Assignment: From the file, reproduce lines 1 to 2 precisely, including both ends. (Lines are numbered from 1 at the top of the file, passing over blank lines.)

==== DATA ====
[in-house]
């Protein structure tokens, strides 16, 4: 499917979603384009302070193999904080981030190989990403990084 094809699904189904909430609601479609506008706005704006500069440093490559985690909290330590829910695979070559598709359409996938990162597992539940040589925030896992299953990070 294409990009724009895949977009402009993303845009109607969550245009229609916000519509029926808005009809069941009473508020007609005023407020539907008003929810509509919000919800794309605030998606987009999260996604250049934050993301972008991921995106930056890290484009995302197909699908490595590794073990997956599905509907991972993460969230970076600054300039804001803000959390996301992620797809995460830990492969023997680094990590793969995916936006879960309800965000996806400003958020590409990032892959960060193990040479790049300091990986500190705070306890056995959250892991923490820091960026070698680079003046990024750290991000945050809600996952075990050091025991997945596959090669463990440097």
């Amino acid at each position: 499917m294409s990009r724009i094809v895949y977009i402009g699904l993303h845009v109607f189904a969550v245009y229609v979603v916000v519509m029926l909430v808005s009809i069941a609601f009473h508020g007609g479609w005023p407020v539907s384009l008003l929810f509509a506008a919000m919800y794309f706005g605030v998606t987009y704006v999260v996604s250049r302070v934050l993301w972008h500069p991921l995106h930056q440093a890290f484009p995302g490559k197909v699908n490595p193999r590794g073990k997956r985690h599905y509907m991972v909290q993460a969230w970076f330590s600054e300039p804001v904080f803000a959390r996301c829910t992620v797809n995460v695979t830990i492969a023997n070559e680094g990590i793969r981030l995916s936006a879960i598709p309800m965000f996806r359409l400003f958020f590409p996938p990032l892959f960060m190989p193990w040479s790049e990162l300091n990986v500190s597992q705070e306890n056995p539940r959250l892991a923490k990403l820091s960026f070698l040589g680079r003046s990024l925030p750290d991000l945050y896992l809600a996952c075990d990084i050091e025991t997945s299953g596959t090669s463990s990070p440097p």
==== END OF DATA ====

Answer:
[in-house]
């Protein structure tokens, strides 16, 4: 499917979603384009302070193999904080981030190989990403990084 094809699904189904909430609601479609506008706005704006500069440093490559985690909290330590829910695979070559598709359409996938990162597992539940040589925030896992299953990070 294409990009724009895949977009402009993303845009109607969550245009229609916000519509029926808005009809069941009473508020007609005023407020539907008003929810509509919000919800794309605030998606987009999260996604250049934050993301972008991921995106930056890290484009995302197909699908490595590794073990997956599905509907991972993460969230970076600054300039804001803000959390996301992620797809995460830990492969023997680094990590793969995916936006879960309800965000996806400003958020590409990032892959960060193990040479790049300091990986500190705070306890056995959250892991923490820091960026070698680079003046990024750290991000945050809600996952075990050091025991997945596959090669463990440097």